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Tired of being the person your friends, relatives, and coworkers run to when they’re faced with a Mac problem? Providing help can be gratifying, but repeated requests can be frustrating: once you demonstrate your technical prowess, you quickly become the go-to person whenever someone’s Mac hiccups or burps. That means lots of calls for assistance. You’ll probably never be completely free of some tech-support duties, but with these setup and maintenance tips, you can cut down on “emergency” calls that are hardly urgent.

1. Use accounts to minimize hassle

If you think you’re going to spend a lot of time maintaining someone else’s Mac, create an administrator account for yourself. This gives you the power to put things right if necessary, and it lets you set up a limited account for the Mac’s primary user, which can help prevent that person from messing up the computer. OS X 10.4 (Tiger) and OS X 10.5 (Leopard) provide two options for limiting users—standard accounts and managed accounts.

Standard accounts: A standard account limits users to creating folders and saving files in certain areas of the Home folder (so they can save files to the Documents folder but not to, say, the root level of the hard drive or the Home folder’s Library folder). Standard users can access programs, but they aren’t allowed to install software or use potentially dangerous preference panes, such as Sharing and Network, both of which require an administrator’s name and password for access. This type of account is particularly good for Windows switchers, who are familiar with computers but may get lost in a new interface.

To set up a standard account in Leopard, go to the Accounts preference pane, click on the lock, enter your password, click on the plus-sign (+) button to add a user, and choose Standard from the New Account pop-up menu. In Tiger, any new account you create will be standard by default.

Depending on the user’s skill level, you may want to simplify the interface. One way to do that is to remove extraneous items from the Dock. For example, if that person is never going to rock out with Apple’s GarageBand, click and hold on the GarageBand Dock icon and choose Remove From Dock. You can also rearrange the order of Dock items so frequently used applications are on the left, and other programs appear farther down the line. Or you can create aliases of the most-used applications (Control-click on a program icon and select Make Alias) and place them on the desktop.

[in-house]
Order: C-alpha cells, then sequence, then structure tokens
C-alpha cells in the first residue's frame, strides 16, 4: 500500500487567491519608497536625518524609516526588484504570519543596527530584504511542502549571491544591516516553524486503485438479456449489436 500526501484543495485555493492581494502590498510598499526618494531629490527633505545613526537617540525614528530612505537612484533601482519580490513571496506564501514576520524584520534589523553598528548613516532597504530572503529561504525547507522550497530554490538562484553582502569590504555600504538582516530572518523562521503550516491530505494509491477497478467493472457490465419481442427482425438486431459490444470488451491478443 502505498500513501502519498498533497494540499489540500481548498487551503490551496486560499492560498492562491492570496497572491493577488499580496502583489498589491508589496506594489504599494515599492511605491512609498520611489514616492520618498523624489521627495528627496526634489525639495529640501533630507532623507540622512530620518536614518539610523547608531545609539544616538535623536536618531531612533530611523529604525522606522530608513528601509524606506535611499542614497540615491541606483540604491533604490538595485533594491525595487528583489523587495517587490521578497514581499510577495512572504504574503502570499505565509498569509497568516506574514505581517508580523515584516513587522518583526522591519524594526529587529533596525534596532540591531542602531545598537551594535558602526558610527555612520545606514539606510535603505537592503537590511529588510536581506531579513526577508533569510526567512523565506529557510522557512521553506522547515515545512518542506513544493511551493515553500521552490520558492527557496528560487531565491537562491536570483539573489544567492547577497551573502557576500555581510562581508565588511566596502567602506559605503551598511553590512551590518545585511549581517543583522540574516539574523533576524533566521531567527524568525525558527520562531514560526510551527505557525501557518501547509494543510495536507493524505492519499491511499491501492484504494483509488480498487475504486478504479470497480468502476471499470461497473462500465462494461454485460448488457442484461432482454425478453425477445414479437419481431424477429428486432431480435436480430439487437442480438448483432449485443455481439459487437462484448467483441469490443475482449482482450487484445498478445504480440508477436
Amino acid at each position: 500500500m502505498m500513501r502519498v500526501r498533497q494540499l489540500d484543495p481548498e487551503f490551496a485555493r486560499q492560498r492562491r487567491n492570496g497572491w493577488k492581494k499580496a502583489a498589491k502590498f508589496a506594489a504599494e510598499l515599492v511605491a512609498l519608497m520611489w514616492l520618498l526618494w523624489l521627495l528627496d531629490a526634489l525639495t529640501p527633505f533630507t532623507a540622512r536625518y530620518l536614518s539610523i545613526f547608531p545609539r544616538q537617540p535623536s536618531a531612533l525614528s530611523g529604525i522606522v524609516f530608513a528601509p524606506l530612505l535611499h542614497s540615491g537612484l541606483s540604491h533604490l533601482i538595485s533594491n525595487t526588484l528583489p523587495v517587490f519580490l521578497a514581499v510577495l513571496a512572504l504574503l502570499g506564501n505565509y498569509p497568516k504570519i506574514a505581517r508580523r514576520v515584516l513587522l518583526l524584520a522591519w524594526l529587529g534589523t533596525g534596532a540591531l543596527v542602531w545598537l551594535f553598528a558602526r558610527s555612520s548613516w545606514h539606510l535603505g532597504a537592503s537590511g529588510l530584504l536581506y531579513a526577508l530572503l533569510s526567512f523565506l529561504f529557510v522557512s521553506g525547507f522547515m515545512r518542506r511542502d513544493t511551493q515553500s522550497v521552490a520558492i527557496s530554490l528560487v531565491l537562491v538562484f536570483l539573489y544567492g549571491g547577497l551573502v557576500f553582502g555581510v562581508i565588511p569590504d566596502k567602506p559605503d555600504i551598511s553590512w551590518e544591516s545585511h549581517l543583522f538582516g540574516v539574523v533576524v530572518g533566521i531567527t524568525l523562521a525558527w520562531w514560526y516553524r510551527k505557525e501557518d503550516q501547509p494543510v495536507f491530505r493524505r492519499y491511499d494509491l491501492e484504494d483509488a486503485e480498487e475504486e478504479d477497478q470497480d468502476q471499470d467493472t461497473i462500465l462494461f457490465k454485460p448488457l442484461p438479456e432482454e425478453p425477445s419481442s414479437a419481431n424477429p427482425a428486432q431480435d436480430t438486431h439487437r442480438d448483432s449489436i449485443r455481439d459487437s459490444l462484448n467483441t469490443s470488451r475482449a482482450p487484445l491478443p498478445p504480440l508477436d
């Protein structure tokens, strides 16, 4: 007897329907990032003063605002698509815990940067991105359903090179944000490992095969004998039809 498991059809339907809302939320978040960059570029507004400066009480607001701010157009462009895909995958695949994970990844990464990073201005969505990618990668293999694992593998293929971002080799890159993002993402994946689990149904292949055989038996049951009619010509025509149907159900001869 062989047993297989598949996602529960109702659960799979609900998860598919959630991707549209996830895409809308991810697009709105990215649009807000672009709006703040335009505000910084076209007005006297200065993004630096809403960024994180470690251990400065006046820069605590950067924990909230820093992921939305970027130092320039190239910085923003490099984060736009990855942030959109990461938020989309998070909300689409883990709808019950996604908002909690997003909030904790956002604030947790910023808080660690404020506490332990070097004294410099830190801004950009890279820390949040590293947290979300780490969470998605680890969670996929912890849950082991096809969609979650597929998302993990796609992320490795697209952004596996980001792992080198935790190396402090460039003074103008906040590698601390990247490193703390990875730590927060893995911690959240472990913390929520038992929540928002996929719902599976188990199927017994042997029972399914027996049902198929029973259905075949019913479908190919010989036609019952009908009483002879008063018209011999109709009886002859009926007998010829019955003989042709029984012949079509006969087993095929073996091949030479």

If you fear that a user will accidentally venture into potentially dangerous areas of the startup volume, go to Finder -> Preferences, select the General tab, and disable the ability to view hard disks on the desktop. Likewise, click on the Sidebar tab and disable the Computer, Hard Disks, and External Disks options. Moving these items out of the way makes them harder to stumble upon by accident.

Managed accounts: Though generally employed by parents to limit a kid’s Mac usage, managed accounts (accounts that have OS X’s parental controls applied to them) can also be helpful for inexperienced users who need lots of hand-holding.

To set up a managed account in Leopard, follow the preceding instructions for creating a new account, but this time choose Managed With Parental Controls from the New Account pop-up menu. Once you’ve created the account, click on the Open Parental Controls button (you can later access these options directly from the Parental Controls preference pane). In Tiger, create a new account, and then click on the Parental Controls tab to enable any of the options, such as Mail or Finder & System.

The Simple Finder feature is great for new users because it unclutters the interface and prevents users from touching things that might get them into trouble. For instance, it removes the hard-drive icon from the desktop, simplifies menus, and provides a stripped-down Dock that contains only the Trash and three folders—My Applications, Documents, and Shared. To enable the Simple Finder in Leopard, go to the Parental Controls preference pane’s System tab. In Tiger, open the Accounts preference pane, click on the Parental Controls tab, and then select the Configure button next to the Finder & System entry.

You can also choose which applications a person is allowed to use. In Leopard, you access these controls at the bottom of the System tab. In Tiger, you’ll find similar options in the same window you used to enable the Simple Finder. If you’re creating this account for an adult, you needn’t worry about filtering content, mail, and chat identities, or creating time limits. For more information on parental controls, see “Leopard's parental controls”.

Parental controls
Use OS X's parental controls to simplify a Mac for any new user, not just a child.

2. Preempt Internet issues

Many new Mac users buy computers primarily to surf the Web and check e-mail. This can lead to late-night calls that start with “I can’t get onto the Internet!” or “My e-mail’s not working!” Here are steps you can take to keep these calls at bay.

Tweak Mail: E-mail problems and questions are inevitable. But if you carefully configure Apple’s Mail, you may save yourself some troubleshooting work down the line.